What about laptops? Razer hasn't changed its chassis in three or four generations, Asus has maybe tightened up its Zephyrus G14 design, but otherwise it's all rather the same as last year. How beige...

You might say I'm being far too harsh. There has been great new technology this year, and if you'd dropped a ton of cash on your rig in 2022, there's a chance you've got some of it lurking inside your PC. But realistically all the limited innovation that's been on show has been at the rarefied, ultra-enthusiast end of the market, where $1,000+ price points are de rigueur. And that, honestly, makes it fundamentally uninteresting for most of us PC gamers, especially at a time of increased economic hardship.

Nvidia RTX 4090 Founders Edition

(Image credit: Future)

Valve's been a bit of a hero in a year that otherwise pandered exclusively to the moneybags ultra-enthusiast crowd.

Every launch has felt increasingly tone deaf in that regard. No company has made even the most tentative outreach towards mainstream gamers. Except one.

In the end, only Valve has done anything different this year, only Valve has actually taken a risk and offered gamers something tangibly great without gouging a vast hole in their bank accounts to do so. Only Valve has taken a risk in releasing brand new tech in a category that has historically done nothing for anyone else. The Steam Deck arrived in a handheld gaming segment dominated by a single Nintendo console, and backfilled on the PC side by no-name Kickstarter brands selling low volume, mildly janky products at ultra-enthusiast pricing.

Valve's been a bit of a hero in a year that otherwise pandered exclusively to the moneybags ultra-enthusiast crowd. Sure, the 512GB version is $649, but there are cheaper 256GB and 64GB versions at $529 and $399 respectively, and apart from the level of storage (and a case with the big boi) the underlying hardware is identical across the board. Jam a cheap, high-capacity SD card into the 64GB version and it might be slow to load, but it'll game as well as the $649 Deck.

Jacob Ridley, Senior Hardware Ed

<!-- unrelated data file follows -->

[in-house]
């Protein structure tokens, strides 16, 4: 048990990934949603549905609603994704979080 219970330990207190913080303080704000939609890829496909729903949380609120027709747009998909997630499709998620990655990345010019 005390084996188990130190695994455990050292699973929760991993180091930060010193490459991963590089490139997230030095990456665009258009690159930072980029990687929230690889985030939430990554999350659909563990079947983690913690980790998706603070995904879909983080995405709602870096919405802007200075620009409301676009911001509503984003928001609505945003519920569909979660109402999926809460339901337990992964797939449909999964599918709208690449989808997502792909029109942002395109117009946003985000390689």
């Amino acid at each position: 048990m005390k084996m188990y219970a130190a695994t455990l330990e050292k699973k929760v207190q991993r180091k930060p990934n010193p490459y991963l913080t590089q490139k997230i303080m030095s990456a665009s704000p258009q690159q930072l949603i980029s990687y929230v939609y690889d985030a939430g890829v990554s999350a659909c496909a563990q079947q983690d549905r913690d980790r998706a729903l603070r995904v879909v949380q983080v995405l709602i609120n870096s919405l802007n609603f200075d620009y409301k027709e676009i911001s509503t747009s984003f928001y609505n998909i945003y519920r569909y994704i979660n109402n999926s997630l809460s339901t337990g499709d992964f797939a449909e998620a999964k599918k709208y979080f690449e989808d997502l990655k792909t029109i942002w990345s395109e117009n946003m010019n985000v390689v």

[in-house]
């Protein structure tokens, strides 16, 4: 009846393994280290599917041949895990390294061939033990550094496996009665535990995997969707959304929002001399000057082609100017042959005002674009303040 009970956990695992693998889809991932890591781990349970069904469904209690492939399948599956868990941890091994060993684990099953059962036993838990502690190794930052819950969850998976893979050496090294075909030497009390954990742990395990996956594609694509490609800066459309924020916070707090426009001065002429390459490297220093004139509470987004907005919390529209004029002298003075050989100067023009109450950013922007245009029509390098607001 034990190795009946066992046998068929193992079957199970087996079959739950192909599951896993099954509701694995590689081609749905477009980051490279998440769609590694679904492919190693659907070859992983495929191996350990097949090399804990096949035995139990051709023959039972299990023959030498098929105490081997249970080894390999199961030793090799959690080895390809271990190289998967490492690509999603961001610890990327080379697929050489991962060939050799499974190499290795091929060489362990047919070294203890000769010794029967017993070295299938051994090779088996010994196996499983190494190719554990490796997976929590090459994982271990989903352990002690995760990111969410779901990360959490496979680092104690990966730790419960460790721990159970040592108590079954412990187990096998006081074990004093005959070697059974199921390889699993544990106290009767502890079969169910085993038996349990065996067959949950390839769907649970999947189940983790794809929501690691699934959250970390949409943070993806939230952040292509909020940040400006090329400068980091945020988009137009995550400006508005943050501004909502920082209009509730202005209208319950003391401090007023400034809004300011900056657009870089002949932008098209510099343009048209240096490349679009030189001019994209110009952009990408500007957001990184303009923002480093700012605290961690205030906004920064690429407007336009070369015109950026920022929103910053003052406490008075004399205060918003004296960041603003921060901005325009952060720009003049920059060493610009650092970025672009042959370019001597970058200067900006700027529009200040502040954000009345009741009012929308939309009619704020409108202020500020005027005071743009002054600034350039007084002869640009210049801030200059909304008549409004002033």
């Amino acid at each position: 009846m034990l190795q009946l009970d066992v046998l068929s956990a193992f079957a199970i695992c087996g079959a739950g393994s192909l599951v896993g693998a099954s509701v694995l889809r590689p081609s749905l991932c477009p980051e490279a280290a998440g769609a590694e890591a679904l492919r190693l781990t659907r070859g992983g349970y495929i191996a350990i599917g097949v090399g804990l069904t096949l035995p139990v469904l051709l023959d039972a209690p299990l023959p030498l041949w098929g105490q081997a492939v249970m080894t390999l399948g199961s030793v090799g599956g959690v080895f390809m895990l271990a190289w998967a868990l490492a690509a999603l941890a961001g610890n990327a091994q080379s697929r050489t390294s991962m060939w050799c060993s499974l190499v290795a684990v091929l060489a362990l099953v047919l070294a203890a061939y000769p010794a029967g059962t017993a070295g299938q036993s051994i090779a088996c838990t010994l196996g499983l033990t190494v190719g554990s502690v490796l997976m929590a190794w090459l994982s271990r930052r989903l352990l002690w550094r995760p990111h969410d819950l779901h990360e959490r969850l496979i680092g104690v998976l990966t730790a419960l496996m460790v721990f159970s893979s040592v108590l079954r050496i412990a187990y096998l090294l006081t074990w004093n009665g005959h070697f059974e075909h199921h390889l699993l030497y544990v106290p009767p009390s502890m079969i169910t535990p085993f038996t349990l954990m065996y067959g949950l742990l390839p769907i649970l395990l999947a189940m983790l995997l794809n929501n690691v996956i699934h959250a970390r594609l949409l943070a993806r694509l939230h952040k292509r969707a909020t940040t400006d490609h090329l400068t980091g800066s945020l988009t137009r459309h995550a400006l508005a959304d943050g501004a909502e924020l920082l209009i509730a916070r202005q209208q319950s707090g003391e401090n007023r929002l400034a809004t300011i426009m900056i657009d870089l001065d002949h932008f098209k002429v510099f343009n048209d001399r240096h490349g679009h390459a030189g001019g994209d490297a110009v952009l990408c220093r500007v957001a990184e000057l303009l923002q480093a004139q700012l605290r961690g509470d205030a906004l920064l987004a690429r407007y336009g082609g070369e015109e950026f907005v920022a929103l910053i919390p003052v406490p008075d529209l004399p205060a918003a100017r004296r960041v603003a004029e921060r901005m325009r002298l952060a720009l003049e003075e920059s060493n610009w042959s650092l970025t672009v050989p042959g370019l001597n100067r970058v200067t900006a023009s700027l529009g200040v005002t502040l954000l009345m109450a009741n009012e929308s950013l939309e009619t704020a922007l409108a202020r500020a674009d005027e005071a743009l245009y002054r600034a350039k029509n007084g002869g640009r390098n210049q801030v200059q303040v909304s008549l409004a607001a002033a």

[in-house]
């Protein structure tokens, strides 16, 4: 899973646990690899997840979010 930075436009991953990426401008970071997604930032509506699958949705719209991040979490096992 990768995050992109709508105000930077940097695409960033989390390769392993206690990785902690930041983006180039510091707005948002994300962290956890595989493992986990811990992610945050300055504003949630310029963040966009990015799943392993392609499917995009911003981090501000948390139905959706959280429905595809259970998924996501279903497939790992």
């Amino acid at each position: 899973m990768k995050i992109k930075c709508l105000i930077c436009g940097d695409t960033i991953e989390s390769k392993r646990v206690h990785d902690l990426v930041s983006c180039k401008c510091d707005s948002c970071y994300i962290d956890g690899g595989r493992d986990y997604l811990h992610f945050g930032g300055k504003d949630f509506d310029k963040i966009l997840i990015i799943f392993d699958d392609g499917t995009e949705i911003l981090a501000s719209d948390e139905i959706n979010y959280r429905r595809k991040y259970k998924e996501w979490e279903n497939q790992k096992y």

Jacob Ridley

(Image credit: Future)

I have to agree with Dave here. Valve absolutely smashed it with the Steam Deck and it handed the Steam mobile app a much-needed revamp, too. Would I have liked to see a little more from Valve on the VR front this year? Yeah, for sure. It's all been far too quiet a year for the Valve Index, and I feel Meta's been running away with much of the market despite one fairly major slip-up in 2022: increasing the Quest 2's price tag. There should be more on the VR front next year with Valve's Project Deckard, so maybe I'm getting ahead of myself.

And it's good. I mean, Valve just does good things. It has grown to such a size that it only ever has to release the things that it really stands behind, and can simply kill the things that Gabe doesn't unreservedly love. I would be willing to bet there are at least two almost entirely finished versions of Half-Life 3 buried in some Bellevue vault.

The Deck itself is a finely balanced piece of PC gaming tech; not too expensive, but still impressively capable of playing the latest games, and also incredibly versatile. Wes basically said it was tantamount to a Leatherman multi-tool. It can almost be whatever type of PC you want it to be. 

I even spent a week using it as my office PC in a way that no Linux machine has ever really managed before. Normally I'd hit some sort of technical roadblock that would have me running back into the cold embrace of Windows in a trice. And where maybe we'd have previously been restricted to making the argument that a console is your best bet for modern gaming without the $1,000+ price tag, with the Deck there's something versatile and unmistakably PC to recommend. 

We've had a couple of also-rans, with both Razer and Logitech offering up other visions of handheld PC gaming, but neither confident enough to present anything other than a chonky mobile phone with pretentions to game streaming built around GeForce Now and little more.

Looking back now, 2022 was an insipid year of PC companies either treading water, or at best laying technical foundations that won't benefit gamers for years. And no one other than Valve has really taken a risk in delivering something tangibly and functionally new.

Dave James
Managing Editor, Hardware

Dave has been gaming since the days of Zaxxon and Lady Bug on the Colecovision, and code books for the Commodore Vic 20 (Death Race 2000!). He built his first gaming PC at the tender age of 16, and finally finished bug-fixing the Cyrix-based system around a year later. When he dropped it out of the window. He first started writing for Official PlayStation Magazine and Xbox World many decades ago, then moved onto PC Format full-time, then PC Gamer, TechRadar, and T3 among others. Now he's back, writing about the nightmarish graphics card market, CPUs with more cores than sense, gaming laptops hotter than the sun, and SSDs more capacious than a Cybertruck.